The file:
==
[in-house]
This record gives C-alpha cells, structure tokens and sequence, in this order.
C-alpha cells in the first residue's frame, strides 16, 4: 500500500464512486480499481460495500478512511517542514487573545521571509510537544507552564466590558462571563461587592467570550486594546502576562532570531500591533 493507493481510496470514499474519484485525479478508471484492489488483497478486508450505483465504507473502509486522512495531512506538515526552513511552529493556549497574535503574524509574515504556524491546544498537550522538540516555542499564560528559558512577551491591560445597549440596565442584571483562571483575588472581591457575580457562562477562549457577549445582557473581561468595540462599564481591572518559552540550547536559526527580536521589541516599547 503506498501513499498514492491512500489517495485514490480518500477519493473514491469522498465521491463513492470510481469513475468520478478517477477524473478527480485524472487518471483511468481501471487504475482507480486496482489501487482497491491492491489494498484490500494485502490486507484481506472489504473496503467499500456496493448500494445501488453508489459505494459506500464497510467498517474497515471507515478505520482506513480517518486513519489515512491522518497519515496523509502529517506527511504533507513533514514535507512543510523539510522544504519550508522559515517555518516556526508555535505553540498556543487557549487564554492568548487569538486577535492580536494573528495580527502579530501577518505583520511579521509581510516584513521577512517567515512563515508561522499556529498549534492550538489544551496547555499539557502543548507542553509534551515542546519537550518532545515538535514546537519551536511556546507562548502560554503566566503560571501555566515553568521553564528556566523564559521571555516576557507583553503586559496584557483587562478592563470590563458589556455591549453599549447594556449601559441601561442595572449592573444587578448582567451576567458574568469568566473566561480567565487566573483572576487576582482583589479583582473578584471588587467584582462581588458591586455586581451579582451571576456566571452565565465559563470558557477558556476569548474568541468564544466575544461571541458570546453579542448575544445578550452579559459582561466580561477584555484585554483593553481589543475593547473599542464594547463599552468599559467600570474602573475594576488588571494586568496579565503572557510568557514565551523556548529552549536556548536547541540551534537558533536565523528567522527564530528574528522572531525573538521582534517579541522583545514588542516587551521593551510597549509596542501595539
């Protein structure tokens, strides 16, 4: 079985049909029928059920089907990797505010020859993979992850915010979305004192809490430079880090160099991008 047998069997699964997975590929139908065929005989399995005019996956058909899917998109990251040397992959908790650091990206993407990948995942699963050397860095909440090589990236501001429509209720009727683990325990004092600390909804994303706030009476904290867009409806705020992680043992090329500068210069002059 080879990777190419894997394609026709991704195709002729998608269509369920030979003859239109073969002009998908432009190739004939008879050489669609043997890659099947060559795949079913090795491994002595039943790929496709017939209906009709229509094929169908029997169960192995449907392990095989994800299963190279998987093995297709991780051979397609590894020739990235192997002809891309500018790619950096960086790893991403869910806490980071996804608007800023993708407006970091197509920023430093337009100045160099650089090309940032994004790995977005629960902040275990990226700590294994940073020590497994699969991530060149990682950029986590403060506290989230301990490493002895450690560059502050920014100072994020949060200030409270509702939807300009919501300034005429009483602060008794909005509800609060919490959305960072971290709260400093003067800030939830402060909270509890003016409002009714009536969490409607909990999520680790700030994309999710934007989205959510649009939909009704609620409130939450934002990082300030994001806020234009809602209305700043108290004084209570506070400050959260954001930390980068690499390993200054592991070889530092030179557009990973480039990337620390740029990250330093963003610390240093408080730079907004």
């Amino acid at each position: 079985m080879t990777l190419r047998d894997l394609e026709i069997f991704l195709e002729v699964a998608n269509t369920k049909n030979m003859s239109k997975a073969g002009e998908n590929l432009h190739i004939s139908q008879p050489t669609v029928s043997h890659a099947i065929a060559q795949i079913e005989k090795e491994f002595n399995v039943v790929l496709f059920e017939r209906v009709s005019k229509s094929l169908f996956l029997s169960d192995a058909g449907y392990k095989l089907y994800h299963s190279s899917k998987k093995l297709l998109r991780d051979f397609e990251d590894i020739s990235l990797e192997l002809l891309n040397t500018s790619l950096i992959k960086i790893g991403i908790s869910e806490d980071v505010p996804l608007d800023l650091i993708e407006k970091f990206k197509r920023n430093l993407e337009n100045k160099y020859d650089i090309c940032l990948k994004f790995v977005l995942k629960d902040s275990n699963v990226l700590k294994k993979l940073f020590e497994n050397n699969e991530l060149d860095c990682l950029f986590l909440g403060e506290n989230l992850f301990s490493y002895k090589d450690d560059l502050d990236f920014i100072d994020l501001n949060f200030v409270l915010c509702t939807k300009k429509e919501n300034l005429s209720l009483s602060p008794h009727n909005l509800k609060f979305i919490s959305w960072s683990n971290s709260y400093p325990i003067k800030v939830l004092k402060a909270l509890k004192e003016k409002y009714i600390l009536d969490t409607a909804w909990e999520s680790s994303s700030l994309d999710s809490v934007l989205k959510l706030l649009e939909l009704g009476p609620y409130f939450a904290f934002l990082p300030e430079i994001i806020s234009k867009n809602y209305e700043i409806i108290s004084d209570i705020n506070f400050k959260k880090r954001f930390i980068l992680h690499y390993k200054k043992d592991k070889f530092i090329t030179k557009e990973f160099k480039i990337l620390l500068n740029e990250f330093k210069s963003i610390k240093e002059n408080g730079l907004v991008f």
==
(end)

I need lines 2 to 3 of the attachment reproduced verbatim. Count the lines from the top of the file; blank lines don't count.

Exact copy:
This record gives C-alpha cells, structure tokens and sequence, in this order.
C-alpha cells in the first residue's frame, strides 16, 4: 500500500464512486480499481460495500478512511517542514487573545521571509510537544507552564466590558462571563461587592467570550486594546502576562532570531500591533 493507493481510496470514499474519484485525479478508471484492489488483497478486508450505483465504507473502509486522512495531512506538515526552513511552529493556549497574535503574524509574515504556524491546544498537550522538540516555542499564560528559558512577551491591560445597549440596565442584571483562571483575588472581591457575580457562562477562549457577549445582557473581561468595540462599564481591572518559552540550547536559526527580536521589541516599547 503506498501513499498514492491512500489517495485514490480518500477519493473514491469522498465521491463513492470510481469513475468520478478517477477524473478527480485524472487518471483511468481501471487504475482507480486496482489501487482497491491492491489494498484490500494485502490486507484481506472489504473496503467499500456496493448500494445501488453508489459505494459506500464497510467498517474497515471507515478505520482506513480517518486513519489515512491522518497519515496523509502529517506527511504533507513533514514535507512543510523539510522544504519550508522559515517555518516556526508555535505553540498556543487557549487564554492568548487569538486577535492580536494573528495580527502579530501577518505583520511579521509581510516584513521577512517567515512563515508561522499556529498549534492550538489544551496547555499539557502543548507542553509534551515542546519537550518532545515538535514546537519551536511556546507562548502560554503566566503560571501555566515553568521553564528556566523564559521571555516576557507583553503586559496584557483587562478592563470590563458589556455591549453599549447594556449601559441601561442595572449592573444587578448582567451576567458574568469568566473566561480567565487566573483572576487576582482583589479583582473578584471588587467584582462581588458591586455586581451579582451571576456566571452565565465559563470558557477558556476569548474568541468564544466575544461571541458570546453579542448575544445578550452579559459582561466580561477584555484585554483593553481589543475593547473599542464594547463599552468599559467600570474602573475594576488588571494586568496579565503572557510568557514565551523556548529552549536556548536547541540551534537558533536565523528567522527564530528574528522572531525573538521582534517579541522583545514588542516587551521593551510597549509596542501595539